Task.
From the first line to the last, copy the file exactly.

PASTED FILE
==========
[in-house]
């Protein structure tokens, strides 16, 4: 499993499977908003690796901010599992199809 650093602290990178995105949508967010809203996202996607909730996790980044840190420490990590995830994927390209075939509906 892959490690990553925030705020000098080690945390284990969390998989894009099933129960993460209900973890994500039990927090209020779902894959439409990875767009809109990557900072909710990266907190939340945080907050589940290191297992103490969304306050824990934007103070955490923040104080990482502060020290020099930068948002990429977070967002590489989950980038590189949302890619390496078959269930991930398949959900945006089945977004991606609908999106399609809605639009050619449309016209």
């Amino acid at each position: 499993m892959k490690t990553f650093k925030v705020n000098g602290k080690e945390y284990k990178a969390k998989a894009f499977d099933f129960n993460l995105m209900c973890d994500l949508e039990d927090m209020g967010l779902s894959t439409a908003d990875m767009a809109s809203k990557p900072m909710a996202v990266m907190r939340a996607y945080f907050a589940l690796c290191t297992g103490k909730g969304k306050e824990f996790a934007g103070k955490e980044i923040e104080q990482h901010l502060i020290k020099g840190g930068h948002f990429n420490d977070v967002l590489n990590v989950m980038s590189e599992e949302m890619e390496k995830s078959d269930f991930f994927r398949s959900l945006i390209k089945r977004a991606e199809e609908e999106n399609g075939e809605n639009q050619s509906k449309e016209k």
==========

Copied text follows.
[in-house]
């Protein structure tokens, strides 16, 4: 499993499977908003690796901010599992199809 650093602290990178995105949508967010809203996202996607909730996790980044840190420490990590995830994927390209075939509906 892959490690990553925030705020000098080690945390284990969390998989894009099933129960993460209900973890994500039990927090209020779902894959439409990875767009809109990557900072909710990266907190939340945080907050589940290191297992103490969304306050824990934007103070955490923040104080990482502060020290020099930068948002990429977070967002590489989950980038590189949302890619390496078959269930991930398949959900945006089945977004991606609908999106399609809605639009050619449309016209």
């Amino acid at each position: 499993m892959k490690t990553f650093k925030v705020n000098g602290k080690e945390y284990k990178a969390k998989a894009f499977d099933f129960n993460l995105m209900c973890d994500l949508e039990d927090m209020g967010l779902s894959t439409a908003d990875m767009a809109s809203k990557p900072m909710a996202v990266m907190r939340a996607y945080f907050a589940l690796c290191t297992g103490k909730g969304k306050e824990f996790a934007g103070k955490e980044i923040e104080q990482h901010l502060i020290k020099g840190g930068h948002f990429n420490d977070v967002l590489n990590v989950m980038s590189e599992e949302m890619e390496k995830s078959d269930f991930f994927r398949s959900l945006i390209k089945r977004a991606e199809e609908e999106n399609g075939e809605n639009q050619s509906k449309e016209k």